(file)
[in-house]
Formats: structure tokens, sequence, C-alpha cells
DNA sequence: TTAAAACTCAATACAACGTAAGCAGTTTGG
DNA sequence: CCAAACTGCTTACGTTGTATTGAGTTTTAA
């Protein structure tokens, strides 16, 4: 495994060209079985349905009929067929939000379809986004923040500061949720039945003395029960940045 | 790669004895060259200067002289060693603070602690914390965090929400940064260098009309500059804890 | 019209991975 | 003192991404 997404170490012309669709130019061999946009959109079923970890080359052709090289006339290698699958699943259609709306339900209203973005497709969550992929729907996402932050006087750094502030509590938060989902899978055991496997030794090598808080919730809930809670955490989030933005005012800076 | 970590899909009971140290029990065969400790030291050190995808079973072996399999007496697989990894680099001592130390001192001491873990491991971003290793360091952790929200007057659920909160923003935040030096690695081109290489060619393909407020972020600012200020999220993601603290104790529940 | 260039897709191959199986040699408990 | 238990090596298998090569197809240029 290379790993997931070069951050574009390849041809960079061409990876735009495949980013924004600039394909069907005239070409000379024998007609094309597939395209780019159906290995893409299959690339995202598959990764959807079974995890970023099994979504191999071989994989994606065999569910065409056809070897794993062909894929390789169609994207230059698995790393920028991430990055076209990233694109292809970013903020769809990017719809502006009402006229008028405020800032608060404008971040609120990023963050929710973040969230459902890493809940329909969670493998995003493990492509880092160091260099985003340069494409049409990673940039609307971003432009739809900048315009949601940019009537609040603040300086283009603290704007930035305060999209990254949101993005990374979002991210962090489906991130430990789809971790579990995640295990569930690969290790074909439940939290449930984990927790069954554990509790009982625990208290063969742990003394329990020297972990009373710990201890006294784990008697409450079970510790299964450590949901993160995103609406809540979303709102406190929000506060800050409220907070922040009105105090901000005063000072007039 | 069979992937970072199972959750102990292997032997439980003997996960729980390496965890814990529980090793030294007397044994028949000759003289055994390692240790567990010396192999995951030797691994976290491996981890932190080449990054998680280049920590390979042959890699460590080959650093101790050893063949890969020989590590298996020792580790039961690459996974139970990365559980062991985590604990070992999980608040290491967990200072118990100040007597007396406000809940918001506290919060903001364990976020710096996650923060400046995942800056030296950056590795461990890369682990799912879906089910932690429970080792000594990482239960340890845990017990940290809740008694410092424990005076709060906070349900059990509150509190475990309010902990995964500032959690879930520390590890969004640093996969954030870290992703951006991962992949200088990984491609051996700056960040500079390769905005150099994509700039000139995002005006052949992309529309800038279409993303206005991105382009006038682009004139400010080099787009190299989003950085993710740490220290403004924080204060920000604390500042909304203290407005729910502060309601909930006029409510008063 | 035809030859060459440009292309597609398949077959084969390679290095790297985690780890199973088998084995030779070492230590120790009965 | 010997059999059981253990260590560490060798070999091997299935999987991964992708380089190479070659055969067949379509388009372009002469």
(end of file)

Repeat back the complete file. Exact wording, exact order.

[in-house]
Formats: structure tokens, sequence, C-alpha cells
DNA sequence: TTAAAACTCAATACAACGTAAGCAGTTTGG
DNA sequence: CCAAACTGCTTACGTTGTATTGAGTTTTAA
């Protein structure tokens, strides 16, 4: 495994060209079985349905009929067929939000379809986004923040500061949720039945003395029960940045 | 790669004895060259200067002289060693603070602690914390965090929400940064260098009309500059804890 | 019209991975 | 003192991404 997404170490012309669709130019061999946009959109079923970890080359052709090289006339290698699958699943259609709306339900209203973005497709969550992929729907996402932050006087750094502030509590938060989902899978055991496997030794090598808080919730809930809670955490989030933005005012800076 | 970590899909009971140290029990065969400790030291050190995808079973072996399999007496697989990894680099001592130390001192001491873990491991971003290793360091952790929200007057659920909160923003935040030096690695081109290489060619393909407020972020600012200020999220993601603290104790529940 | 260039897709191959199986040699408990 | 238990090596298998090569197809240029 290379790993997931070069951050574009390849041809960079061409990876735009495949980013924004600039394909069907005239070409000379024998007609094309597939395209780019159906290995893409299959690339995202598959990764959807079974995890970023099994979504191999071989994989994606065999569910065409056809070897794993062909894929390789169609994207230059698995790393920028991430990055076209990233694109292809970013903020769809990017719809502006009402006229008028405020800032608060404008971040609120990023963050929710973040969230459902890493809940329909969670493998995003493990492509880092160091260099985003340069494409049409990673940039609307971003432009739809900048315009949601940019009537609040603040300086283009603290704007930035305060999209990254949101993005990374979002991210962090489906991130430990789809971790579990995640295990569930690969290790074909439940939290449930984990927790069954554990509790009982625990208290063969742990003394329990020297972990009373710990201890006294784990008697409450079970510790299964450590949901993160995103609406809540979303709102406190929000506060800050409220907070922040009105105090901000005063000072007039 | 069979992937970072199972959750102990292997032997439980003997996960729980390496965890814990529980090793030294007397044994028949000759003289055994390692240790567990010396192999995951030797691994976290491996981890932190080449990054998680280049920590390979042959890699460590080959650093101790050893063949890969020989590590298996020792580790039961690459996974139970990365559980062991985590604990070992999980608040290491967990200072118990100040007597007396406000809940918001506290919060903001364990976020710096996650923060400046995942800056030296950056590795461990890369682990799912879906089910932690429970080792000594990482239960340890845990017990940290809740008694410092424990005076709060906070349900059990509150509190475990309010902990995964500032959690879930520390590890969004640093996969954030870290992703951006991962992949200088990984491609051996700056960040500079390769905005150099994509700039000139995002005006052949992309529309800038279409993303206005991105382009006038682009004139400010080099787009190299989003950085993710740490220290403004924080204060920000604390500042909304203290407005729910502060309601909930006029409510008063 | 035809030859060459440009292309597609398949077959084969390679290095790297985690780890199973088998084995030779070492230590120790009965 | 010997059999059981253990260590560490060798070999091997299935999987991964992708380089190479070659055969067949379509388009372009002469």